The Saloon End.

Sunday, September 16, 2007

Starlight, Starbright.

(Photographs taken by Andrew Denny)

From our previous posting you will have seen that we had a visit from Andrew on Granny Buttons, a wonderful visit it was. The night before we got to meet Andrew took this lovely night time photograph of Hadar from the towpath. If you look closely you can see the Plough in the night sky. It is a superbly taken photo.

Wednesday, September 12, 2007

A Welcome Visitor.

We had a very welcome visitor yesterday. Yes you will recognise him if you read his blog Granny Buttons. Andrew Denny stopped off in Stone and was moored just up the canal from our boat. Having walked past his boat with Paddy early in the morning, I went back to and see him on Granny Buttons, Andrew then came to the boatyard armed with his camera, to come and have a look at Hadar. It was wonderful to finally shake the hand of Andrew and put a face to the wonderful blog diary he writes. Andrew was very taken with Paddy as was Paddy with him. Keith and I had a lovely time chatting to Andrew. If you see Granny Buttons and Andrew whilst out and about say hello to him, he is a lovely guy. We look forward to catching up with him again when we are on the move.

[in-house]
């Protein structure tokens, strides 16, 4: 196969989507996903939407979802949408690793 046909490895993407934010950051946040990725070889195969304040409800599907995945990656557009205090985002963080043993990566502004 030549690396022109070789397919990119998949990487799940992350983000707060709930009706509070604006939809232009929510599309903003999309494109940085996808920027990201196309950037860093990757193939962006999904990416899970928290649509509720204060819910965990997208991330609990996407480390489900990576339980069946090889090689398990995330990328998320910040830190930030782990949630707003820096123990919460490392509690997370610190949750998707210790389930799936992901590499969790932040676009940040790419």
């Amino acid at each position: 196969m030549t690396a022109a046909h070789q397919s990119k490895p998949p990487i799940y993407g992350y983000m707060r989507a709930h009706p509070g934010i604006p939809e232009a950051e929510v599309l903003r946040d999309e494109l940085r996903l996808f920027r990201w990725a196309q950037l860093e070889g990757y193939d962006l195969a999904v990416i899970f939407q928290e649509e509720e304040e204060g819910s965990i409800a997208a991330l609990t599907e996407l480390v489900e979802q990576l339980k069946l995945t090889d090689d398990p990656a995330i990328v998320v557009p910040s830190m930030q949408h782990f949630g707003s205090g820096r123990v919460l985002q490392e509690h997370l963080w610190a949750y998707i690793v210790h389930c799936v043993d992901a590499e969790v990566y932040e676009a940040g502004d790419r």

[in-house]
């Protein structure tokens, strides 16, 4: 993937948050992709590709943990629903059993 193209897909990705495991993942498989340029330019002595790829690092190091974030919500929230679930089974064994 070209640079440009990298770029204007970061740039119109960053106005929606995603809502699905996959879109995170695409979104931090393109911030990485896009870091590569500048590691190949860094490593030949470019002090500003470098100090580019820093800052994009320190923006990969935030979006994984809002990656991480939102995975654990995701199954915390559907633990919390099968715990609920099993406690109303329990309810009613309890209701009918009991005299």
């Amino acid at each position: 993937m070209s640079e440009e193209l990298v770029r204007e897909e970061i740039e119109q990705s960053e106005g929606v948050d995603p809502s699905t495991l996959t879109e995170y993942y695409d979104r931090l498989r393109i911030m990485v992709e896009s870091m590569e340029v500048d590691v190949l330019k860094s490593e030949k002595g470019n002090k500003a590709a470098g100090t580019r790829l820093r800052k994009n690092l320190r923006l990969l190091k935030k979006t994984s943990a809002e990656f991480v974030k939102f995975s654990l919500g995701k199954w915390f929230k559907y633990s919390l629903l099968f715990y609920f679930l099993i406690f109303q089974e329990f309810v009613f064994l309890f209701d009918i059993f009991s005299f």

Today we got the opportunity to take some photographs of Hadar.

Viewed from the Basin.

Today Keith took advantage whilst we had to move Hadar out of the basin, so that a boat could be craned back into the water, to take some photos of Hadar moored on the towpath.

Bow View.

As you can guess we are very proud of her. Trust Paddy to get in on the act. He loves to lay on the counter.

Stern View.

Saturday, September 08, 2007

Loading 5 Tons of Coal by Hand

The 1st Bag.

Yesterday saw the arrival of our 1st consignment of coal. It arrived by lorry early in the morning. The plan was to unload it from the lorry into wagons on Roger's narrow-gauge railway. We had previously the day before sorted out 3 wagons, 2 of which could carry 1ton each and the 3rd would hold ½ton. Thus with 2 train loads we could move the full 5tons. The delivery man handed us down the bags and Keith and I stacked them in the wagons. I had the honour of taking the 1st bag, seeing as the business is in my name.